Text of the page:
The People’s Bank of China (PBOC) issued a warning regarding the world of Metaverse and NFT tokens in November. At the time, it was underlined that these two institutions would be subject to particular oversight. Despite this, over 1,000 Chinese enterprises have submitted trademark applications with Metaverse.
Gou Wenjun, head of the PBOC’s AML and Analysis Center, warned of the hazards of digital assets during a November meeting. He claims that virtual money may be utilised for criminal financial operations due to a lack of physical protection. He mentioned “illegal fundraising, pyramid scams, and fraud” as examples.
Companies like Tencent and Huawei opted to disregard pbOC warnings and raced to register Metaverse-related trademarks like “Metaverse Satellite” and “Metaverse Exhibition.” According to the South China Morning Post, over 1360 Chinese companies have sought trademark registration relating to the Metaverse, and there were 8534 applications submitted in all.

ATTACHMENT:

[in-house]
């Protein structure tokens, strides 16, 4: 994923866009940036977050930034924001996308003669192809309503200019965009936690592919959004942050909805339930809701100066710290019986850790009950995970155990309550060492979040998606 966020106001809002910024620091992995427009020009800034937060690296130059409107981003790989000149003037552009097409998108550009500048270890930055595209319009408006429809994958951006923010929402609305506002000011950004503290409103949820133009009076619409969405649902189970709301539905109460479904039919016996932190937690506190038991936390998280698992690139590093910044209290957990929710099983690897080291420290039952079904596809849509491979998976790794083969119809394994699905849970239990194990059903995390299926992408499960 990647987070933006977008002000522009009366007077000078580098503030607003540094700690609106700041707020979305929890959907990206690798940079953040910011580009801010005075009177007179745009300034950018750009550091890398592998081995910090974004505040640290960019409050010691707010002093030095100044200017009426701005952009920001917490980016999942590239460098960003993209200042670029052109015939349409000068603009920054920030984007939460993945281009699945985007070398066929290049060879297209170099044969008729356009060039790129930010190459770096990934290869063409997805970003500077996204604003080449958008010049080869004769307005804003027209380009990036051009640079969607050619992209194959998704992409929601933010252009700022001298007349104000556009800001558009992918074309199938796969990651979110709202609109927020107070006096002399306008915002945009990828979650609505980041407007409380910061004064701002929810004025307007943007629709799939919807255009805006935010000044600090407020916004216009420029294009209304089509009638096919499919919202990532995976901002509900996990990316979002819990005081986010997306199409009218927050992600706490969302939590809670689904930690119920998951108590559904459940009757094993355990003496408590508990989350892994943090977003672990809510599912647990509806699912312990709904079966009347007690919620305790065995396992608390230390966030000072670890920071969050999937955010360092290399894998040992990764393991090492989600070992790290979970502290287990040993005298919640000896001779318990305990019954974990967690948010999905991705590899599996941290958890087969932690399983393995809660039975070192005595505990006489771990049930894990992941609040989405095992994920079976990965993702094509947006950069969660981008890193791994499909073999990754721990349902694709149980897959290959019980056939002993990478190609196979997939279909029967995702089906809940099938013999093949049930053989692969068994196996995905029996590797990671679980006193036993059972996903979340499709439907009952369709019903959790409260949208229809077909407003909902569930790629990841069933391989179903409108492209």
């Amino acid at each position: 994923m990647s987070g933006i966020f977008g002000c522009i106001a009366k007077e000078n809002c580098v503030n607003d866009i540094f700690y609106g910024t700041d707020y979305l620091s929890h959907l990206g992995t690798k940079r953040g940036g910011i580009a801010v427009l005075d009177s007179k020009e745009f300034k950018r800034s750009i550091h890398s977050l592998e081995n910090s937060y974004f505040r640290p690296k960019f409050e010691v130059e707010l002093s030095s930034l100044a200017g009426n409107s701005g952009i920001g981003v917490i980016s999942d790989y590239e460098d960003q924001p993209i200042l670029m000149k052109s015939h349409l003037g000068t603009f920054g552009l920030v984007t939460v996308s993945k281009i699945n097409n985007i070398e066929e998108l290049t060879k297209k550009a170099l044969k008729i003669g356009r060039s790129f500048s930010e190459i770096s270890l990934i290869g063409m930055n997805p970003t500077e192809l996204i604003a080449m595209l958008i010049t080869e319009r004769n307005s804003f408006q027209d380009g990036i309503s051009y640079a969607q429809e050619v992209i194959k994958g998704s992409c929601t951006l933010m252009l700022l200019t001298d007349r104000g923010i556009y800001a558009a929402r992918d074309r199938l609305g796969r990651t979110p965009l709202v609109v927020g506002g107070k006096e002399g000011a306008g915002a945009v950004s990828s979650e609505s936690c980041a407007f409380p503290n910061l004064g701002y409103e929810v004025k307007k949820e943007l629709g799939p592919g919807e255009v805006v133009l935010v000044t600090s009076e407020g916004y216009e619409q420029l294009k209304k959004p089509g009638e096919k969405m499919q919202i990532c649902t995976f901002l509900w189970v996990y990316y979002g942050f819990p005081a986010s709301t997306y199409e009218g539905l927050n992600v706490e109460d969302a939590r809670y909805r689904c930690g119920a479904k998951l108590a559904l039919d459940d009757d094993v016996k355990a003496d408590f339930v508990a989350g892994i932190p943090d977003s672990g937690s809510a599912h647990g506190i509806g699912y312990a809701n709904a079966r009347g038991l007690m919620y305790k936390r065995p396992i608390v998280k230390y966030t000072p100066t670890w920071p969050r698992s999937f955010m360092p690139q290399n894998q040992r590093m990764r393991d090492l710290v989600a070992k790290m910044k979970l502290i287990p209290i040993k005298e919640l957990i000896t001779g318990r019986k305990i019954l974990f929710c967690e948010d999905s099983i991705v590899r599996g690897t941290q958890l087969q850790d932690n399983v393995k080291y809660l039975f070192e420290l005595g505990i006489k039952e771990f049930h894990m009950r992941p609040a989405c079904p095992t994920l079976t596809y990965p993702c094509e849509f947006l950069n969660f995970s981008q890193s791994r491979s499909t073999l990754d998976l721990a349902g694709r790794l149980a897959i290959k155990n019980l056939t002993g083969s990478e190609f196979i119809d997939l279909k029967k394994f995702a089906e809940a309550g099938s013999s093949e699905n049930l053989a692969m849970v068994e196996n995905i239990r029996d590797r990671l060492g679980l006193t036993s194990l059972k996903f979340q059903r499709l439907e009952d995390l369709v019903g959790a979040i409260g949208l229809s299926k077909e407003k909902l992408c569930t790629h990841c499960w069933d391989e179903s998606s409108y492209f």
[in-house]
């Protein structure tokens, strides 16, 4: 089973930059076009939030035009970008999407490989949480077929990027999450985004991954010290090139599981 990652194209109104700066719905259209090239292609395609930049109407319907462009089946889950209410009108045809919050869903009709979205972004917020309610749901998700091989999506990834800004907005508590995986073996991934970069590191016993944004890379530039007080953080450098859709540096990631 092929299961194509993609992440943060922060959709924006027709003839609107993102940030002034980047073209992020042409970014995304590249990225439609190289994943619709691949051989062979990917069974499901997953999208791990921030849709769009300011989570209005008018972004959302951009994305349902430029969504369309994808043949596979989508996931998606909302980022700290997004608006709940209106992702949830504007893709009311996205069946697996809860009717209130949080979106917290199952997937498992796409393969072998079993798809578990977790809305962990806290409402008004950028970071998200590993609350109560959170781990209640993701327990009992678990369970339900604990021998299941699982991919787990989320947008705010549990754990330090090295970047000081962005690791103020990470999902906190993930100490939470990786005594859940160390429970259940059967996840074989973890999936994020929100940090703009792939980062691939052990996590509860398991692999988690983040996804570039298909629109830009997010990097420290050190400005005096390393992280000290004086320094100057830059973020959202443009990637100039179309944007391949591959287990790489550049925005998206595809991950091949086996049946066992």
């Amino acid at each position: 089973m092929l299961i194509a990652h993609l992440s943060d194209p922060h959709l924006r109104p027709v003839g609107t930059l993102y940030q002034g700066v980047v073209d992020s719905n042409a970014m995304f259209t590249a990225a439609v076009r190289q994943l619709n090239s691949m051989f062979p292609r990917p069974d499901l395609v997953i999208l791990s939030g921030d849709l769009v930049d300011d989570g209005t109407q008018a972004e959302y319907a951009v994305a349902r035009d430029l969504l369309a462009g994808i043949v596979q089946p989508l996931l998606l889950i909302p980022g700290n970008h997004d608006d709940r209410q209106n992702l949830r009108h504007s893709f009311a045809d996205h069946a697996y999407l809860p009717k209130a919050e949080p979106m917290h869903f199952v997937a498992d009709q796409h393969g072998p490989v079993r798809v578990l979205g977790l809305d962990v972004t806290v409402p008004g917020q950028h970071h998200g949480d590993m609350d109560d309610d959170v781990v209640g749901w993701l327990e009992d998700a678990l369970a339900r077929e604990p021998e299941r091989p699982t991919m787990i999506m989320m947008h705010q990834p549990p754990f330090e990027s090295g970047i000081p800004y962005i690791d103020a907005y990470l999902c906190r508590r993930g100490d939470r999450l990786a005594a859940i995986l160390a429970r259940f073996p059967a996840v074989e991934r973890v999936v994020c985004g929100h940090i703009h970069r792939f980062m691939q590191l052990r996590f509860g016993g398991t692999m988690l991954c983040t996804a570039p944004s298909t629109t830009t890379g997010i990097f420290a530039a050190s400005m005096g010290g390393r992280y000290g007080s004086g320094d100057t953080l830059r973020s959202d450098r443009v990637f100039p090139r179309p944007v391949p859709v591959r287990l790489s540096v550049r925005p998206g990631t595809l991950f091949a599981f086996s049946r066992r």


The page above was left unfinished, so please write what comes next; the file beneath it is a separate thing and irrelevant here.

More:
The People’s Bank of China’s warning was not the only surfaced on the internet. On December 9, the Communist Party of China’s official publication, the People’s Daily, criticized the Metaverse phenomenon.
Trademark registrations in the new sector were not unexpected in the commercial world. One of the reasons in support is that demand for NFT is constantly increasing.
According to NFT’s sales monitoring tool Crypto Slam, NFT sales during the last seven days were $580.7 million. Profits from the sale of non-removable tokens will amount to USD 17.7 billion next year, according to Cointelegraph’s analysis.